In my previous article I talked about how this season has already treated us to some truly great performances by starting pitchers in the National League. Now we’ll take a look at some of the top starters in the American League.
Starting pitching in the American League has long been regarded as a tougher job. You don’t get the “break” of facing your rival in the lineup, and most AL teams have tough, professional veteran hitters in the Designated Hitter role. DH’s typically add $5-10 million dollars to an AL team’s payroll.
As a result, over the years the AL generates about a half-run a game more than in the NL, so gaudy statistics in the AL are always noteworthy and AL pitchers have often prospered when they go over to the other league, almost like people who have grown up on a planet with heavier gravity who can jump higher and run faster than mere Earthlings. As a result, the AL pitchers I will highlight today don’t have the eye-popping statistics their counterparts have, but they’re having a great impact on their teams’ success in the early going nonetheless.
Let’s talk about Matt Garza of the Tampa Bay Rays. Garza was one of the emerging stars on the Rays’ American League champion team of 2008, but he disappointed in 2009 going 8-12; his 3.95 ERA was not bad for the AL, though, indicating he pitched in what is called “tough luck” along with the rest of his underachieving mates. This year is different for Garza and the Rays. They have stormed out to a 21-7 record in the toughest division in MLB, the American League East. Garza has been their ace, going 5-1 in his first six starts with a fine 2.09 ERA and 1.07 WHIP that has him tied for seventh in the league. Matt is really starting to assert himself as the anchor of a terrific young staff that includes “Big Game James” Shields, who is also 4-0.
Francisco Liriano of the Minnesota Twins is a certain candidate for Comeback Player of the Year in the AL. The Twins have opened their fabulous ballpark Target Field and Mother Nature has smiled with clement weather. Liriano has also been blessed with a 4-0 record in his first five starts, a 1.50 ERA and 1.08 WHIP. Liriano emerged in 2006 with a 12-3 record, a 2.16 ERA and an astounding 144 strikeouts in 121 innings pitched, but he blew out his elbow, underwent “Tommy John” ligament replacement surgery, and struggled to a 5-13 mark in 2009 with a woeful 5.80 ERA. This year he is back, and the Twins are atop the AL Central Division. For fans in the Twin Cities, only homeboy Joe Mauer’s long-term contract has been better news.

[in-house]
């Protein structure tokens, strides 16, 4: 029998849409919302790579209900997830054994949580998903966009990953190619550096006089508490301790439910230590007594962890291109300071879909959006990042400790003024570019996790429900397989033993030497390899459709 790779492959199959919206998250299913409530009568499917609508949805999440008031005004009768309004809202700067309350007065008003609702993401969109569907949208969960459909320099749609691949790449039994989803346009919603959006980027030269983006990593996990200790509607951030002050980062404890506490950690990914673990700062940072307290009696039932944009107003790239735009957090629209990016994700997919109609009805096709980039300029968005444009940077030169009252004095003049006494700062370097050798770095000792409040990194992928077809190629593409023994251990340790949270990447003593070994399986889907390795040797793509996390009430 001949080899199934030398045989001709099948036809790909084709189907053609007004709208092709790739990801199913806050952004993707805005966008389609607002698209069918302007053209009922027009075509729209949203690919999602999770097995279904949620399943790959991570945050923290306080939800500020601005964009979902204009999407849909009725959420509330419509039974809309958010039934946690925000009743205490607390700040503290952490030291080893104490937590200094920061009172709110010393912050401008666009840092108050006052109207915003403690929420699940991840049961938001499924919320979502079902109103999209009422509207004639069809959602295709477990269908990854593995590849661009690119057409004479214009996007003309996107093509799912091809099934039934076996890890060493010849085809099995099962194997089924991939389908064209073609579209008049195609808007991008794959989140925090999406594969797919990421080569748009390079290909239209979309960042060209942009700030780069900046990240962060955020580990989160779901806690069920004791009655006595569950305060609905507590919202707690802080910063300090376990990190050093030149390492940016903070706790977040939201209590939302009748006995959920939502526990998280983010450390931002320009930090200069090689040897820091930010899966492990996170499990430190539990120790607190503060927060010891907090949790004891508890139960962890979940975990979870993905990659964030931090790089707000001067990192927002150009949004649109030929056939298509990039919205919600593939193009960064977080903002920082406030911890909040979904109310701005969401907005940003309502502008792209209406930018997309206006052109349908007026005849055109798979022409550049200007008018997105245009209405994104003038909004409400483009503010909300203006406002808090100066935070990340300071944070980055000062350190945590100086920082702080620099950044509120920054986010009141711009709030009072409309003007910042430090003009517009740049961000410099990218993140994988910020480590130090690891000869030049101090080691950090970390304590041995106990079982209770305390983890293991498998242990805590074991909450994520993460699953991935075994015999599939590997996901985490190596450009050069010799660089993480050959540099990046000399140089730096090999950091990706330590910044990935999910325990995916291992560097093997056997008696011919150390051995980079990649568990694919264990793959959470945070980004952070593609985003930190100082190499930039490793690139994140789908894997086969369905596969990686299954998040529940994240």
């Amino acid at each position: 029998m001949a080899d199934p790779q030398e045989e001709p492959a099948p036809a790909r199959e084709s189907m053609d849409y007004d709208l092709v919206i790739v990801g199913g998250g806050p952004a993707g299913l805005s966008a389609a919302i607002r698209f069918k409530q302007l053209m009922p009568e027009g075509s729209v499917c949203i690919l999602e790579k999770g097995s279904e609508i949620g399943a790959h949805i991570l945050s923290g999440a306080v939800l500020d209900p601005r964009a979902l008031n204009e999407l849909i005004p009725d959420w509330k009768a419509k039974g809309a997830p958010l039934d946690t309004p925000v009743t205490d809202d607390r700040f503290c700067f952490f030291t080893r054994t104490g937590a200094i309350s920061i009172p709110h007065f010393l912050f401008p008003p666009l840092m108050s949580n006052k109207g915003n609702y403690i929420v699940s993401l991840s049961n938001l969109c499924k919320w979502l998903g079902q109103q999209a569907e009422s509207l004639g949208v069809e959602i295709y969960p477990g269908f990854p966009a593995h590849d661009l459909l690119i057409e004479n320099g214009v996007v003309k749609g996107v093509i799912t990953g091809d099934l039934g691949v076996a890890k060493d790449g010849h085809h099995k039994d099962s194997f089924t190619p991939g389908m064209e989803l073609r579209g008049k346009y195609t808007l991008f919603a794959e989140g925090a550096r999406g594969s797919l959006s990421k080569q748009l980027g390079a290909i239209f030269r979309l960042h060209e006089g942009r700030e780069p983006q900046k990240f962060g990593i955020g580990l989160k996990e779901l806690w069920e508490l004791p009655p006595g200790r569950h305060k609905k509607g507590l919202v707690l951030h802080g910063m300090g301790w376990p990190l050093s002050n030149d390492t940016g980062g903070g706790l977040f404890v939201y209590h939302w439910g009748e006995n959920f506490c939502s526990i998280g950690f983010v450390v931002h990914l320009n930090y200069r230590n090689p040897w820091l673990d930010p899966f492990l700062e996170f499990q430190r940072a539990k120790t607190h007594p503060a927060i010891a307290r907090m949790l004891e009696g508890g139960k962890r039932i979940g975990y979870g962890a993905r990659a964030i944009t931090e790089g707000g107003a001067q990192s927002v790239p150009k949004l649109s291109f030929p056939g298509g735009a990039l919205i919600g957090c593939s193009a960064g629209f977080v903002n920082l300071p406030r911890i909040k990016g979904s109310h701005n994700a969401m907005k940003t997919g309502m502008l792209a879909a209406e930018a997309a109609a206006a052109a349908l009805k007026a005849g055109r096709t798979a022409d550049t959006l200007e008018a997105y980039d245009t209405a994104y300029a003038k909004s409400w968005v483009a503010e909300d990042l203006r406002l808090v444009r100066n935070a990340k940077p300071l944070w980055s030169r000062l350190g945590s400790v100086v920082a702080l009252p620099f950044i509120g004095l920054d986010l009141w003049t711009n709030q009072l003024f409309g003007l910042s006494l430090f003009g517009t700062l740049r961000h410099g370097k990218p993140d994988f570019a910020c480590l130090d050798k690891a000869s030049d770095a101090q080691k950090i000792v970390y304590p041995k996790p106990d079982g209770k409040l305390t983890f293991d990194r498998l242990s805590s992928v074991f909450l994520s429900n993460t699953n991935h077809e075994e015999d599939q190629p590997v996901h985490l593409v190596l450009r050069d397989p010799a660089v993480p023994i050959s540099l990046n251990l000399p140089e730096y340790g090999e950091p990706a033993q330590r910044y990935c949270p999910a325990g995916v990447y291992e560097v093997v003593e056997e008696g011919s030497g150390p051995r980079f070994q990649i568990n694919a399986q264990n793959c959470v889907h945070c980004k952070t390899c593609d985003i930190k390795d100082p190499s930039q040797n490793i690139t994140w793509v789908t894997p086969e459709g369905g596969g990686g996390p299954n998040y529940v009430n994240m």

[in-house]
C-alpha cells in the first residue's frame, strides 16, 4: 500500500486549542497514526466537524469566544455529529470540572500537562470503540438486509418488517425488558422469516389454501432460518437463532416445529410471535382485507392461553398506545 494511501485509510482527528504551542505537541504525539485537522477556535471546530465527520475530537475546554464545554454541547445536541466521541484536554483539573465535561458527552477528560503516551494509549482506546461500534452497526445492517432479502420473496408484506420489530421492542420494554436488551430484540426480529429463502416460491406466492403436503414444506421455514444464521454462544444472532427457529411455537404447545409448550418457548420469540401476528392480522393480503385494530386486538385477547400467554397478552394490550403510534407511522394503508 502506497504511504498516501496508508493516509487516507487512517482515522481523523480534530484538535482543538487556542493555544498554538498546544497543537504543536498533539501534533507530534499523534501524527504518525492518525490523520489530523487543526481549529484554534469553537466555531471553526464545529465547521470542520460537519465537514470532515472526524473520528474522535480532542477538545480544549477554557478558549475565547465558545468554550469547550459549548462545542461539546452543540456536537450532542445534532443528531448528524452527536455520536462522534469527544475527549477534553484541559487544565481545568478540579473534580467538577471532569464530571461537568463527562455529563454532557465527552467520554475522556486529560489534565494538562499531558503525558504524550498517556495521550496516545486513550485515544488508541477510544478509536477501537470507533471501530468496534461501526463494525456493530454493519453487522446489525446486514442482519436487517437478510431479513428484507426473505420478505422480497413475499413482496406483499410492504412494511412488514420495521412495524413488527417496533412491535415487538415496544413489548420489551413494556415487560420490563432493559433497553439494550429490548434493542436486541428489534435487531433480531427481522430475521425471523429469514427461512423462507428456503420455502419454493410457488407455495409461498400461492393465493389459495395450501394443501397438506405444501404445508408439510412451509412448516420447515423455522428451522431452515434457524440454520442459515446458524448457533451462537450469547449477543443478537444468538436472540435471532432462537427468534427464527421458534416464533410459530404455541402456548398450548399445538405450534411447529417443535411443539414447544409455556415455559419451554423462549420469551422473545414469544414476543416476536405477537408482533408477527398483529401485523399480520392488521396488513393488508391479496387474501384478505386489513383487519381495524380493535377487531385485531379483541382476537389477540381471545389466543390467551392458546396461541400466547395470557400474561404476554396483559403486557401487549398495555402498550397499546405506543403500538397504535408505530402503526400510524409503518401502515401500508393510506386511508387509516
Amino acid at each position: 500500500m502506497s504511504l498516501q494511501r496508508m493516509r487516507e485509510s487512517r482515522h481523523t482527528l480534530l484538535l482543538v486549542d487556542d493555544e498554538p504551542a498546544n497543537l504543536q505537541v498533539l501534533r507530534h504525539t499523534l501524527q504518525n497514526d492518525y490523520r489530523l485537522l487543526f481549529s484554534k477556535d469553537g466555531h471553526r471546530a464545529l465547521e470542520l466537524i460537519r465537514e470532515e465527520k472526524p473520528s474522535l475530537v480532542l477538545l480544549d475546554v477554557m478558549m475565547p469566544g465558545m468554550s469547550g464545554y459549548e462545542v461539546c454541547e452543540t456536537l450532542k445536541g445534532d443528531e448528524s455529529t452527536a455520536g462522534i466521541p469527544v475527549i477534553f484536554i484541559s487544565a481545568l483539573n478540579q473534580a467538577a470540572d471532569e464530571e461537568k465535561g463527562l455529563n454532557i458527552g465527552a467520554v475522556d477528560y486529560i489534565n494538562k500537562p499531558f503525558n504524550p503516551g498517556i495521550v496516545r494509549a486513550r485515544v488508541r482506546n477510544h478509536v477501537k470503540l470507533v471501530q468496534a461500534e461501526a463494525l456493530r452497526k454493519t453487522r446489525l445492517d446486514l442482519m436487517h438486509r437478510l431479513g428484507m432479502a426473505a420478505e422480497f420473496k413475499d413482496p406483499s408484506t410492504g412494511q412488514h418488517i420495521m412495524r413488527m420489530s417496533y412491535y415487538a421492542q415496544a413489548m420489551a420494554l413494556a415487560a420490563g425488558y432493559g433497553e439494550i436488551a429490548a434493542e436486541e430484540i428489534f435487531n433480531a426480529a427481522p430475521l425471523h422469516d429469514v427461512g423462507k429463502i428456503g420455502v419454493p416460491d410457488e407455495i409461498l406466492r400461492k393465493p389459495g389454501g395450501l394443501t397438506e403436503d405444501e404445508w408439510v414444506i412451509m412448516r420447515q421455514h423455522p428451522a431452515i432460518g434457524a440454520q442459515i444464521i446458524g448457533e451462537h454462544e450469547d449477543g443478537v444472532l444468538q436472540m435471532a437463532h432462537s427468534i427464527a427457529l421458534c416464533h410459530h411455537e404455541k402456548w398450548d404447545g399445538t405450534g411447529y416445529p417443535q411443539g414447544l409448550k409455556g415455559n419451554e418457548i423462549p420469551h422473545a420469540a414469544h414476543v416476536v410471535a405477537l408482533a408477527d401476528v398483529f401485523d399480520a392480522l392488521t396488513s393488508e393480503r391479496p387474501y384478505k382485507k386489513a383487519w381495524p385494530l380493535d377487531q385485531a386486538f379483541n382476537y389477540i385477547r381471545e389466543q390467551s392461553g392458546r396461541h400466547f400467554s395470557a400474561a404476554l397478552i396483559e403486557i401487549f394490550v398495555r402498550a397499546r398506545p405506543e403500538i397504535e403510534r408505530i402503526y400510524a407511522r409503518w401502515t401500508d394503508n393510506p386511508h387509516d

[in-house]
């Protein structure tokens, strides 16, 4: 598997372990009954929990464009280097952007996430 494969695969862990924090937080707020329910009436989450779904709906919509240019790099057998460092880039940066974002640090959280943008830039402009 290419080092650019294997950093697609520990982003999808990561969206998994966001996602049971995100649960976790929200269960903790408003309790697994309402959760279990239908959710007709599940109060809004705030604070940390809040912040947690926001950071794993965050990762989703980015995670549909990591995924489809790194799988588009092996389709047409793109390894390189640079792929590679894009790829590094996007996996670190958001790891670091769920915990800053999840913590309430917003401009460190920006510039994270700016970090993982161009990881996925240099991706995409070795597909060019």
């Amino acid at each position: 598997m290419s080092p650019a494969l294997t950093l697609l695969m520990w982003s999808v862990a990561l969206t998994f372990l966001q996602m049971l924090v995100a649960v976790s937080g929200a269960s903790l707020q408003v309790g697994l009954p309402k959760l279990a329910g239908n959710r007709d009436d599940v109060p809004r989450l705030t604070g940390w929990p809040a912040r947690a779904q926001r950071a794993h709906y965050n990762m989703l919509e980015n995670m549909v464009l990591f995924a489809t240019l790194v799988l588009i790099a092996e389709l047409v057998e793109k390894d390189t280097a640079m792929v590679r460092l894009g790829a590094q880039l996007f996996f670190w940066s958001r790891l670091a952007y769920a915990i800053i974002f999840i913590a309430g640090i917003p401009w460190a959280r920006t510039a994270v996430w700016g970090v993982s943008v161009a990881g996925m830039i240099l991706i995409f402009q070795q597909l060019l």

Then you have the Yankees. Ah, the Yankees. The Bronx Bombers have their surgeons on staff and of course they are in a sea-chase with the Rays to see who will capture the AL East crown and who will get the Wild Card consolation prize. Venerable Andy Pettitte (who left his start on Wednesday May 5 with tightness in his elbow), A.J. Burnett and C.C. Sabbathia have roared out to a combined 12-1 record with the sole loss resting on C.C.’s massive head. A.J.’s 1.99 ERA puts him among the leaders, and Andy’s 2.08 is also very fine. C.C. is not much behind at 2.74. Plus, the Yankees have young Phil Hughes, off to a 3-0 start with an even-better 1.44 ERA.
Meanwhile in Seattle the arrival of Cliff Lee was expected to create the best top-two in the AL when he was joined with young “King” Felix Hernandez, but Lee’s debut was delayed due to injury (although he tossed seven shutout innings in his first outing), and Felix has been sabotaged by the non-existent Mariner’s offense; he is off to a disappointing 2-2 start with a so-so (for him) 3.10 ERA. But there is yet time!